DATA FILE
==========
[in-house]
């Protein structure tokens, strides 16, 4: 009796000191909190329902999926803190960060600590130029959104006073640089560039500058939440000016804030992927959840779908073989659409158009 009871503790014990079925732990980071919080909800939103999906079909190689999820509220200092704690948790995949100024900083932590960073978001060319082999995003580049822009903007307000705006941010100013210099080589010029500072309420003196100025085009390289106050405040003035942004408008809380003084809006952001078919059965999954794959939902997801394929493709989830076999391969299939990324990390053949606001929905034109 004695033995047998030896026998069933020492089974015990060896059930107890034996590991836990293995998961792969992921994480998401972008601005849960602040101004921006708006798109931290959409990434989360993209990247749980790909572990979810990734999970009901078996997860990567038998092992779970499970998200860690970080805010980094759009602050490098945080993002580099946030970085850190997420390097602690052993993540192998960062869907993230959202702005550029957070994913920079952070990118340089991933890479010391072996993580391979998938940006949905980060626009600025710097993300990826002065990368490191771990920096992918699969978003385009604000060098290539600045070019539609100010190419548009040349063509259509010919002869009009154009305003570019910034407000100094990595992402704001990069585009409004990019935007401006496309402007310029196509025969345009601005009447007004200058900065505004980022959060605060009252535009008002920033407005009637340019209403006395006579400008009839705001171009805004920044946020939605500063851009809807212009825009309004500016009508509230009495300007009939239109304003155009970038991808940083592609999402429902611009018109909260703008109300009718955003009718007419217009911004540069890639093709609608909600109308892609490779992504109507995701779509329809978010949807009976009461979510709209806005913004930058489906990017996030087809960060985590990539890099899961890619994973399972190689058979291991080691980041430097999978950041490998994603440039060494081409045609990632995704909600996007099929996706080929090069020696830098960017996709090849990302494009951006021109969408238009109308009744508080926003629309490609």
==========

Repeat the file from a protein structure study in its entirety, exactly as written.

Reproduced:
[in-house]
């Protein structure tokens, strides 16, 4: 009796000191909190329902999926803190960060600590130029959104006073640089560039500058939440000016804030992927959840779908073989659409158009 009871503790014990079925732990980071919080909800939103999906079909190689999820509220200092704690948790995949100024900083932590960073978001060319082999995003580049822009903007307000705006941010100013210099080589010029500072309420003196100025085009390289106050405040003035942004408008809380003084809006952001078919059965999954794959939902997801394929493709989830076999391969299939990324990390053949606001929905034109 004695033995047998030896026998069933020492089974015990060896059930107890034996590991836990293995998961792969992921994480998401972008601005849960602040101004921006708006798109931290959409990434989360993209990247749980790909572990979810990734999970009901078996997860990567038998092992779970499970998200860690970080805010980094759009602050490098945080993002580099946030970085850190997420390097602690052993993540192998960062869907993230959202702005550029957070994913920079952070990118340089991933890479010391072996993580391979998938940006949905980060626009600025710097993300990826002065990368490191771990920096992918699969978003385009604000060098290539600045070019539609100010190419548009040349063509259509010919002869009009154009305003570019910034407000100094990595992402704001990069585009409004990019935007401006496309402007310029196509025969345009601005009447007004200058900065505004980022959060605060009252535009008002920033407005009637340019209403006395006579400008009839705001171009805004920044946020939605500063851009809807212009825009309004500016009508509230009495300007009939239109304003155009970038991808940083592609999402429902611009018109909260703008109300009718955003009718007419217009911004540069890639093709609608909600109308892609490779992504109507995701779509329809978010949807009976009461979510709209806005913004930058489906990017996030087809960060985590990539890099899961890619994973399972190689058979291991080691980041430097999978950041490998994603440039060494081409045609990632995704909600996007099929996706080929090069020696830098960017996709090849990302494009951006021109969408238009109308009744508080926003629309490609």